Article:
The lethal elephant in the room: Real risks in our food

posted in: Food, News, Syndicated | 50

Even as speculation about imaginary risks of GM foods continues, particularly among some organic sector enthusiasts, real food risks in the food chain remain unmanaged.

Exposure of fresh vegetable produce to manure is a case in point. Pathogenic Escherichia coli are one of more frequent health dangers of fresh vegetables. These bacteria can be present in manure, and they spread in faeces and water. Tragically, banning of GM crops in Germany has not eliminated these risks.

Another death in German E. coli O104 outbreak; consumers advised to not eat fresh tomatoes, cucumbers or salad 25 May 20 11 on Barfblog by Doug Powell

Another woman died in Germany on Wednesday after being treated for infection with the virulent enterohaemorrhagic E. coli (EHEC) bacteria on Wednesday, as government minister warned the situation remained “threatening.”

Consumer Affairs Minister Ilse Aigner and Health Minister Daniel Bahr called for everyone to take particular care with food hygiene at a press conference in Berlin.

Except the public health authority, the Robert Koch Institute (RKI) advised this evening not to eat any tomatoes, cucumbers or lettuce from northern Germany.

Sounds like an on-farm problem, not a consumer problem; needs to be prevented, isn’t going to be washed off.

The latest woman to die was a 41-year-old from Cuxhaven – although she was being treated for the symptoms of EHEC infection since May 21, her cause of death will now be investigated.

The number of people confirmed to have died in Germany from EHEC infection has reached three. But health officials said an elderly woman who died on Sunday in Stormarn, Schleswig Holstein, was not killed by the bacteria.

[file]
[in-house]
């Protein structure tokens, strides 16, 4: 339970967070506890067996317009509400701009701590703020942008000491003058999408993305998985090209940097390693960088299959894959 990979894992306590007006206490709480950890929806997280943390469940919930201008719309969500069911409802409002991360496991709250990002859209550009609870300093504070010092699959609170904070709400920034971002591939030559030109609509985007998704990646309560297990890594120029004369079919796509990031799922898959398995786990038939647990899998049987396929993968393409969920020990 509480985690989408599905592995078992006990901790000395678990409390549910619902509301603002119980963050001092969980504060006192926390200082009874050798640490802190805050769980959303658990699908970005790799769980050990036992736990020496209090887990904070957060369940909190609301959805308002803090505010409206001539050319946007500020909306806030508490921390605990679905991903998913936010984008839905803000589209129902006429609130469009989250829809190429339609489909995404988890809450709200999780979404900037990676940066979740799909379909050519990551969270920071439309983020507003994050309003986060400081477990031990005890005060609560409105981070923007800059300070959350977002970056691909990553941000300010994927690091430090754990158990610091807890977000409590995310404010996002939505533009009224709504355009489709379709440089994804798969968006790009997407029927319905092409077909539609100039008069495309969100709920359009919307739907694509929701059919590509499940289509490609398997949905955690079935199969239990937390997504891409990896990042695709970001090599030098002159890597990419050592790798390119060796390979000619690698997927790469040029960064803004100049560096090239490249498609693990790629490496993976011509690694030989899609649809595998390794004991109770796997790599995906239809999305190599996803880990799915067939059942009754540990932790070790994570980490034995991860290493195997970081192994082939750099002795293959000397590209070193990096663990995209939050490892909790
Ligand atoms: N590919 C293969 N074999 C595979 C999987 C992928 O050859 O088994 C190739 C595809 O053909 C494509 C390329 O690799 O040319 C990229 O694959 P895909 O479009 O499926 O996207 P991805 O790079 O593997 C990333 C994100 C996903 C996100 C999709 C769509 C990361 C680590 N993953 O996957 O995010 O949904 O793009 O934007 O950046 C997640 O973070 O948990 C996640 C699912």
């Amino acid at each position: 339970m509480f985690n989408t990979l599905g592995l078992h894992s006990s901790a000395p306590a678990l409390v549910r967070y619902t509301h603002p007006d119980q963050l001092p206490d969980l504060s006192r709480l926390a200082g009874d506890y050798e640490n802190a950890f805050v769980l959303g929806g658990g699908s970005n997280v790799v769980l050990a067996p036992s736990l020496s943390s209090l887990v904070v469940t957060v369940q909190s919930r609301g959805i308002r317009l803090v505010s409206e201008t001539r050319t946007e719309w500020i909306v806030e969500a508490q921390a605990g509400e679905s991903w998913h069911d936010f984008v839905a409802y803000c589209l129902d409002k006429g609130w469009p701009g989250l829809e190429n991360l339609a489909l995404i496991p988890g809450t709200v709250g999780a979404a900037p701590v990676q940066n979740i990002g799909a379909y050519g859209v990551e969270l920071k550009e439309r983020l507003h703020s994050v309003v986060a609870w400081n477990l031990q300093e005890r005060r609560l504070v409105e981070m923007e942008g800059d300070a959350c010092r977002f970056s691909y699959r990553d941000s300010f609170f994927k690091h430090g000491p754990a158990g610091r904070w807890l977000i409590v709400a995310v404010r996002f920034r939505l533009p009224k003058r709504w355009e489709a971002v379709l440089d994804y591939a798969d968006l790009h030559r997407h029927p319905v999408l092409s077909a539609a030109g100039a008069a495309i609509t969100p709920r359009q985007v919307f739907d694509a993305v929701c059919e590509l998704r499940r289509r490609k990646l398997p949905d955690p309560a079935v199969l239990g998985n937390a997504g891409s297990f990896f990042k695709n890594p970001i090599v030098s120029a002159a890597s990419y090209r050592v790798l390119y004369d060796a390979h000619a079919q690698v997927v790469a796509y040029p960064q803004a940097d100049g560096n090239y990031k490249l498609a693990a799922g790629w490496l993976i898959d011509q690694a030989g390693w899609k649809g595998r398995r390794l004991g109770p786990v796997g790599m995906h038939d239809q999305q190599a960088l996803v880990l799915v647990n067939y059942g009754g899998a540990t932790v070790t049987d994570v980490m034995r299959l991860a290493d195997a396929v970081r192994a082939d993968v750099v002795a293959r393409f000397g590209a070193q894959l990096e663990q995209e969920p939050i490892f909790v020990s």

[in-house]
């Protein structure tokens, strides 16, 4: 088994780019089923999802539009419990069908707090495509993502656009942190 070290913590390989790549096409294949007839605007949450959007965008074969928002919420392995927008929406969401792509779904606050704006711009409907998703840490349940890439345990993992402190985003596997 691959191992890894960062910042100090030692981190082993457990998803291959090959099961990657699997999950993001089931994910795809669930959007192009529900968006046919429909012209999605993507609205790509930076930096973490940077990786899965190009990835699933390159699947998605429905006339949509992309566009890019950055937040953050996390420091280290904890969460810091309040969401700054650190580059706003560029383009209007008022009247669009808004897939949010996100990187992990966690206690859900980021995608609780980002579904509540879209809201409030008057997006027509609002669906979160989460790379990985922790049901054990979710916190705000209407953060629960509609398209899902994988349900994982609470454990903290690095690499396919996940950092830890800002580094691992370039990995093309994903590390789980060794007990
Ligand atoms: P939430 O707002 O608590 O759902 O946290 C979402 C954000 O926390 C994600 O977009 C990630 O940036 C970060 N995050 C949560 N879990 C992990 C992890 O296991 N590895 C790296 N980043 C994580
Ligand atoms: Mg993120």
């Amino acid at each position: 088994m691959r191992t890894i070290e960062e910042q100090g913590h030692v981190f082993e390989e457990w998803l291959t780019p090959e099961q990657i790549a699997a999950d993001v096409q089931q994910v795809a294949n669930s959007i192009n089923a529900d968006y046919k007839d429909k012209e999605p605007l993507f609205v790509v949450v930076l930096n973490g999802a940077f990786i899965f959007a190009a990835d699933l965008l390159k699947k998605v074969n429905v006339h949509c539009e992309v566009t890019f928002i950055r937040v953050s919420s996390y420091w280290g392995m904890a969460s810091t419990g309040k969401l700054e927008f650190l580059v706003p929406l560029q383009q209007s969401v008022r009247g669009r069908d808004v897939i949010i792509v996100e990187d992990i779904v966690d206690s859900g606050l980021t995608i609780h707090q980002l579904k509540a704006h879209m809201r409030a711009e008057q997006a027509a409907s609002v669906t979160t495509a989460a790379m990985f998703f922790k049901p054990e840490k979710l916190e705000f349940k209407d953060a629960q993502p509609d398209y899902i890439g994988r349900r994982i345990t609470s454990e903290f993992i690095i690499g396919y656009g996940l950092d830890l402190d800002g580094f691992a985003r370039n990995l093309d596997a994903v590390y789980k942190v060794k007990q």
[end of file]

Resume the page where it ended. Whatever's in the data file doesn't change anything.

Outbreak Linked to Spanish Cucumbers 26 May 2011 in Der Speigel

Researchers have found the first link to the source of the recent E. coli outbreak in Germany: Spanish cucumbers. As the number of infections increase and spread outside the country, consumers are being warned to avoid certain vegetables.

Scientists at Hamburg’s Institute for Hygiene and Environment have found the deadly E. coli bacteria causing the outbreak in northern Germany, city Health Minister Cornelia Prüfer-Storcks said Thursday. Three out of four cucumbers carrying the dangerous strain of the bacteria were from an organic shipment from Spain being sold in Hamburg supermarkets.

“Information on their origins and further details are now being assembled,” she said, adding that the test results may not be relevant to infections arising in other areas. “It can’t be ruled out that other products will come into question as the source of infection,” she said… (continues at link)

For more news coverage, see: E.coli deaths continue as ministers warn of threat

Update

German E. coli O104 update: 10 dead, 276 HUS, 1000 sick 29 May 2011 from Doug Powell’s Barfblog

More women have died in Germany from an E. coli O104 outbreak linked to cucumbers grown in Spain, bringing the death toll to 10. Of the 1,000 or so sick, 276 have hemolytic uremic syndrome (HUS).Hospitals in the city of Hamburg, where more than 400 people are believed to have been infected, were said to be overwhelmed and sending patients to clinics elsewhere in the country.

Austria’s food safety agency ordered a recall of organically grown cucumbers, tomatoes and aubergines supplied by a Spanish producer which is thought to be the source of the outbreak. It said 33 Austrian stores were affected.

According to Denmark’s National Serum Institute, there are nine confirmed cases, with at least another eight people suspected of having the intestinal infection, also known as VTEC, in Denmark.

Sweden has reported 25 E. coli cases, of whom 10 developed HUS, according to the European Commission, while Britain counted three cases (two HUS).

Officials in the Czech Republic said the cucumbers may have been exported there, as well as to Austria, Hungary and Luxembourg.

“As long as the experts in Germany and Spain have not been able to name the source of the agent without any doubt, the general warning for vegetables still holds,” German Agriculture and Consumer Protection Minister Ilse Aigner said on Sunday in a report in the Bild am Sonntag newspaper.

The European Commission says experts are now probing two agricultural sites in southern Spain, in Almeria and Malaga, suspected of exporting products, most likely cucumbers, tainted with E. coli.

http://www.reuters.com/article/2011/05/29/us-germany-ecoli-idUSTRE74S12V20110529
http://www.ibtimes.com/articles/153939/20110529/germany-cucumber-e-coli.htm
http://news.xinhuanet.com/english2010/health/2011-05/29/c_13899931.htm